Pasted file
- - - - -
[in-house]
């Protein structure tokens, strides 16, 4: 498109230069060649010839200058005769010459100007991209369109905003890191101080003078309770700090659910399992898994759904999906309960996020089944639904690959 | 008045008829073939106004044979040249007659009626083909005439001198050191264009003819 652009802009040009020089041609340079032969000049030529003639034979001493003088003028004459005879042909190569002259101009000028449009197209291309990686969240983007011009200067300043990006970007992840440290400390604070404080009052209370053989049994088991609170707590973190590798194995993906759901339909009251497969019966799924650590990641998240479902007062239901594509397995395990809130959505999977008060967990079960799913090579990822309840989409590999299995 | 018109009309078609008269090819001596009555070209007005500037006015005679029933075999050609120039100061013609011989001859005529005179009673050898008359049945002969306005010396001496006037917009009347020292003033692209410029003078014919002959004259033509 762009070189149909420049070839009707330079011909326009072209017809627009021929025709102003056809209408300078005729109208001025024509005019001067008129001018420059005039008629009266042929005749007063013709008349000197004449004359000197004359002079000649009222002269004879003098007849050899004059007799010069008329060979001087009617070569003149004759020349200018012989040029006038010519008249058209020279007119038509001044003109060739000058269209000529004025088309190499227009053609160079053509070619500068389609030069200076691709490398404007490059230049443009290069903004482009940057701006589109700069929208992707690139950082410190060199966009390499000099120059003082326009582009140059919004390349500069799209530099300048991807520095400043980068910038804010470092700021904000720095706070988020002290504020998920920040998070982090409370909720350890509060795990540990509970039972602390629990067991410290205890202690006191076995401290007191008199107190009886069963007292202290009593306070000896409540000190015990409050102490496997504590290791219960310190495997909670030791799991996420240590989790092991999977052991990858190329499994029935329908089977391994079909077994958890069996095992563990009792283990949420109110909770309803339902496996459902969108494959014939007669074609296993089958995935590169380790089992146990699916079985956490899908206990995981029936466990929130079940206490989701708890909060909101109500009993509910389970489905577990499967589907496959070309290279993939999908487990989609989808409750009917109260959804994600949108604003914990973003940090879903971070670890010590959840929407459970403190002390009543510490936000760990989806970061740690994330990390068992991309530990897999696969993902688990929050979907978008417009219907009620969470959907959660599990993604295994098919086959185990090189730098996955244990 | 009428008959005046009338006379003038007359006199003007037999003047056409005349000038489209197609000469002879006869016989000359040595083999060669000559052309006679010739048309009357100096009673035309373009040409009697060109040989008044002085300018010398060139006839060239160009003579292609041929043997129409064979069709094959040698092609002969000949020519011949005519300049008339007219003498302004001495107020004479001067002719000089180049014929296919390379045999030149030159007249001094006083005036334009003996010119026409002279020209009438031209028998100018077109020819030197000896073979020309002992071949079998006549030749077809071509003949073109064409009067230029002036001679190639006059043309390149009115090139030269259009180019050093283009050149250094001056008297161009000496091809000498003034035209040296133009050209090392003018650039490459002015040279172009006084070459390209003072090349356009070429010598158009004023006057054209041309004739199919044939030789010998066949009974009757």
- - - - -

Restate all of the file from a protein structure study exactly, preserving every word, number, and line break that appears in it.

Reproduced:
[in-house]
């Protein structure tokens, strides 16, 4: 498109230069060649010839200058005769010459100007991209369109905003890191101080003078309770700090659910399992898994759904999906309960996020089944639904690959 | 008045008829073939106004044979040249007659009626083909005439001198050191264009003819 652009802009040009020089041609340079032969000049030529003639034979001493003088003028004459005879042909190569002259101009000028449009197209291309990686969240983007011009200067300043990006970007992840440290400390604070404080009052209370053989049994088991609170707590973190590798194995993906759901339909009251497969019966799924650590990641998240479902007062239901594509397995395990809130959505999977008060967990079960799913090579990822309840989409590999299995 | 018109009309078609008269090819001596009555070209007005500037006015005679029933075999050609120039100061013609011989001859005529005179009673050898008359049945002969306005010396001496006037917009009347020292003033692209410029003078014919002959004259033509 762009070189149909420049070839009707330079011909326009072209017809627009021929025709102003056809209408300078005729109208001025024509005019001067008129001018420059005039008629009266042929005749007063013709008349000197004449004359000197004359002079000649009222002269004879003098007849050899004059007799010069008329060979001087009617070569003149004759020349200018012989040029006038010519008249058209020279007119038509001044003109060739000058269209000529004025088309190499227009053609160079053509070619500068389609030069200076691709490398404007490059230049443009290069903004482009940057701006589109700069929208992707690139950082410190060199966009390499000099120059003082326009582009140059919004390349500069799209530099300048991807520095400043980068910038804010470092700021904000720095706070988020002290504020998920920040998070982090409370909720350890509060795990540990509970039972602390629990067991410290205890202690006191076995401290007191008199107190009886069963007292202290009593306070000896409540000190015990409050102490496997504590290791219960310190495997909670030791799991996420240590989790092991999977052991990858190329499994029935329908089977391994079909077994958890069996095992563990009792283990949420109110909770309803339902496996459902969108494959014939007669074609296993089958995935590169380790089992146990699916079985956490899908206990995981029936466990929130079940206490989701708890909060909101109500009993509910389970489905577990499967589907496959070309290279993939999908487990989609989808409750009917109260959804994600949108604003914990973003940090879903971070670890010590959840929407459970403190002390009543510490936000760990989806970061740690994330990390068992991309530990897999696969993902688990929050979907978008417009219907009620969470959907959660599990993604295994098919086959185990090189730098996955244990 | 009428008959005046009338006379003038007359006199003007037999003047056409005349000038489209197609000469002879006869016989000359040595083999060669000559052309006679010739048309009357100096009673035309373009040409009697060109040989008044002085300018010398060139006839060239160009003579292609041929043997129409064979069709094959040698092609002969000949020519011949005519300049008339007219003498302004001495107020004479001067002719000089180049014929296919390379045999030149030159007249001094006083005036334009003996010119026409002279020209009438031209028998100018077109020819030197000896073979020309002992071949079998006549030749077809071509003949073109064409009067230029002036001679190639006059043309390149009115090139030269259009180019050093283009050149250094001056008297161009000496091809000498003034035209040296133009050209090392003018650039490459002015040279172009006084070459390209003072090349356009070429010598158009004023006057054209041309004739199919044939030789010998066949009974009757």